Windows Phone 7: correct pinch zoom in Silverlight

Pinch zooming is one of those things that look incredibly simple until you actually try to implement them. At that point you realize it hides quite a number of intricacies that make it hard to get it right. If you tried to implement pinch zooming in Silverlight for Windows Phone 7 you probably know what I’m talking about.

What does it means getting it right?

Adrian Tsai already gave an excellent explanation, so I won’t repeat his words. The test is extremely simple: pick two points in the image (for example two eyes) and zoom with your fingers on them. If at the end of the zoom the two points are still under your fingers you got it right –otherwise you got it wrong.

Multitouch Behavior

Laurent Bugnion, Davide Zordan and David Kelly are the men behind  Multitouch Behavior for SL and WPF. It’s an impressive open source project and you should check it out. In addition to pinch-zooming it gives you rotation, inertia, debug mode and much more. It’s extremely easy to work with as you just need a couple of lines of XAML. The only shortcoming is that at the time of writing it seems that there is no way to read the current zoom state, making it difficult to fully support tombstoning. If you don’t need this, go grab Multitouch Behavior and stop reading: it will probably work better and you’ll save some time.


This is the XAML we are starting with. Notice that our DIY implementation relies on the Silverlight Toolkit’s InputGesture. If you are not yet using it, please install the toolkit and add a reference to Microsoft.Phone.Controls.Toolkit in your project.

<Image x:Name="ImgZoom"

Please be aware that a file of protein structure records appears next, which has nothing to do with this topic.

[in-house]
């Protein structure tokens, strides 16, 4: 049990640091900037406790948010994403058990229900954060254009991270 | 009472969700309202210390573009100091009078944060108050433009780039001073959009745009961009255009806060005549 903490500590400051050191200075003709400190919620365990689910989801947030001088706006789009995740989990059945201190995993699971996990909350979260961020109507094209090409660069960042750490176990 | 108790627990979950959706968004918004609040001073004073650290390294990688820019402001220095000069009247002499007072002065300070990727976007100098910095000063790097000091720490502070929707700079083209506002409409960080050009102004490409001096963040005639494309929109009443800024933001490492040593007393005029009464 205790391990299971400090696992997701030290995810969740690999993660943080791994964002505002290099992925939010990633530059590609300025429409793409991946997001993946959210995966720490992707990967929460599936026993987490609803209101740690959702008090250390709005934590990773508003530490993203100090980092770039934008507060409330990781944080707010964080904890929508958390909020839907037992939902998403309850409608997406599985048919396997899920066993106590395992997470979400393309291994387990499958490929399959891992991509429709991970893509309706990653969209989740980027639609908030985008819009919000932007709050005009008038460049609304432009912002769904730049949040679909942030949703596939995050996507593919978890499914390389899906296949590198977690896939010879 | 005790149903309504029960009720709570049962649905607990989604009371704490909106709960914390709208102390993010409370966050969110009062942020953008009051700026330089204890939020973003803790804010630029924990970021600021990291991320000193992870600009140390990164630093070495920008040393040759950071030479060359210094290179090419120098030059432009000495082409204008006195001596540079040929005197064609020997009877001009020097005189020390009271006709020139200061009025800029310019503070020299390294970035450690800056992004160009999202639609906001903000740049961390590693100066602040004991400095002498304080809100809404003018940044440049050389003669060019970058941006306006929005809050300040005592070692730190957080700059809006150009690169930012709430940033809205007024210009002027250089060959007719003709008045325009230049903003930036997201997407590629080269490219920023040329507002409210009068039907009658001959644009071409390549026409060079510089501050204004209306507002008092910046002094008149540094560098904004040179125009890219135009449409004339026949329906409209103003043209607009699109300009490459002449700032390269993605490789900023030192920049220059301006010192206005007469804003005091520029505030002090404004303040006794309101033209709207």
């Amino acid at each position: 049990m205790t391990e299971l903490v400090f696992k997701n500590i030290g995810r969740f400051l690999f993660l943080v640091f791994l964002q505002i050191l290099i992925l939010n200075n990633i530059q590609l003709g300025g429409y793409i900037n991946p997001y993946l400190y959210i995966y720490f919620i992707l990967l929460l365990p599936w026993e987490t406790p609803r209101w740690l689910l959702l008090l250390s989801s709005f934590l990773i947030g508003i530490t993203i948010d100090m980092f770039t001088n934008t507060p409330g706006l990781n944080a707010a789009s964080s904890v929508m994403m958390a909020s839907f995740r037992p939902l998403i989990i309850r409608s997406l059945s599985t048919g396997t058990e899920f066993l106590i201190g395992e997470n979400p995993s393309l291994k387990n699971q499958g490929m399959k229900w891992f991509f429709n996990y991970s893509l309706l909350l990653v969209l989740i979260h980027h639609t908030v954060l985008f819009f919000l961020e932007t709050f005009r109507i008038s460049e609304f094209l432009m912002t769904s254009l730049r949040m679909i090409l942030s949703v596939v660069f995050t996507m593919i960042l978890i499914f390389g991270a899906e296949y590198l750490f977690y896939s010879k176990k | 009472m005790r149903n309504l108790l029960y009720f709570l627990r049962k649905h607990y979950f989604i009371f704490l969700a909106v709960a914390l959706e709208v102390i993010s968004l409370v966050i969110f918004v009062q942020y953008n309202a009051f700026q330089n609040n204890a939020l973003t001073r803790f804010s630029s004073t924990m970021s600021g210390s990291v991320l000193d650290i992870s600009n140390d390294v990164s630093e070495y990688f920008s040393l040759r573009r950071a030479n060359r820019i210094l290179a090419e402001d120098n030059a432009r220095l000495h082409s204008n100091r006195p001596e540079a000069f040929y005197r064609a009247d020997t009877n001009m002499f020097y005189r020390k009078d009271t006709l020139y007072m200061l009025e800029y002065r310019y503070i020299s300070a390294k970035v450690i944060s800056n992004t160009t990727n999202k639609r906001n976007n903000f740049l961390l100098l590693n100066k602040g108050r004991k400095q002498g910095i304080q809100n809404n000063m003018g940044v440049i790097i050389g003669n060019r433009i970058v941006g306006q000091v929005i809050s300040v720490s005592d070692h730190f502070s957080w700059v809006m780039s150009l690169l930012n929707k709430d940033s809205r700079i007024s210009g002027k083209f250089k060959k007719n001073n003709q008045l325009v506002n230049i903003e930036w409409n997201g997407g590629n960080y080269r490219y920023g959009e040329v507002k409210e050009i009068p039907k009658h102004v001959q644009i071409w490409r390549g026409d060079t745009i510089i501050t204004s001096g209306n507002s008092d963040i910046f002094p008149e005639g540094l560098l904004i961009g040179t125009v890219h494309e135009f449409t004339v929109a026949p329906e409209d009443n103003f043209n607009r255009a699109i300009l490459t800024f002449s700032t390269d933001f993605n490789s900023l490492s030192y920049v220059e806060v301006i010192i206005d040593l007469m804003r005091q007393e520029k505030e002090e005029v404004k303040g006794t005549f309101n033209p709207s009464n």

ScaleX="1" ScaleY="1"
                TranslateX="0" TranslateY="0"/>

The wrong way

I’ve seen this example several times around, I suppose you’ve seen it too somewhere on The Interwebs™:

double initialScale = 1d;

private void OnPinchStarted(object s, PinchStartedGestureEventArgs e)
    initialScale = ((CompositeTransform)ImgZoom.RenderTransform).ScaleX;

private void OnPinchDelta(object s, PinchGestureEventArgs e)
    var transform = (CompositeTransform)ImgZoom.RenderTransform;
    transform.ScaleX = initialScale * e.DistanceRatio;
    transform.ScaleY = transform.ScaleX;

Very simple and good looking. I love simple solutions and I bet you do too, but as someone once said “Things should be as simple as possible, but not simpler.” And unfortunately this is simpler than possible (is this even a sentence?). The problem is that the scaling is always centered in the middle of the image, so this solution won’t pass the poke-two-fingers-in-the-eyes test.

The better but still wrong way

The knee-jerk reaction is to move the scaling center between our fingers as we perform the scaling:

double initialScale = 1d;

private void OnPinchStarted(object s, PinchStartedGestureEventArgs e)
    initialScale = ((CompositeTransform)ImgZoom.RenderTransform).ScaleX;

private void OnPinchDelta(object s, PinchGestureEventArgs e)
    var finger1 = e.GetPosition(ImgZoom, 0);
    var finger2 = e.GetPosition(ImgZoom, 1);

    var center = new Point(
        (finger2.X + finger1.X) / 2 / ImgZoom.ActualWidth,
        (finger2.Y + finger1.Y) / 2 / ImgZoom.ActualHeight);

    ImgZoom.RenderTransformOrigin = center;

    var transform = (CompositeTransform)ImgZoom.RenderTransform;
    transform.ScaleX = initialScale * e.DistanceRatio;
    transform.ScaleY = transform.ScaleX;

This is better. The first time it actually works well too, but as soon as you pinch the image a second time you realize the image moves around. The reason: the zoom state is the sum of all the zoom operations (each one having its center) and by moving the center every time you are effectively removing information from the previous steps. To solve this problem we could replace the CompositeTransform with a TransformGroup and then add a new ScaleTransform (with a new center) at every PinchStart+PinchDelta event group. This will probably work: every scaling will keep its center and all is well. Except your phone will probably catch fire and explode because of the number of transforms you are stacking up. My team has a name for this kind of solutions, and it isn’t a nice one (fortunately there is no English translation for that).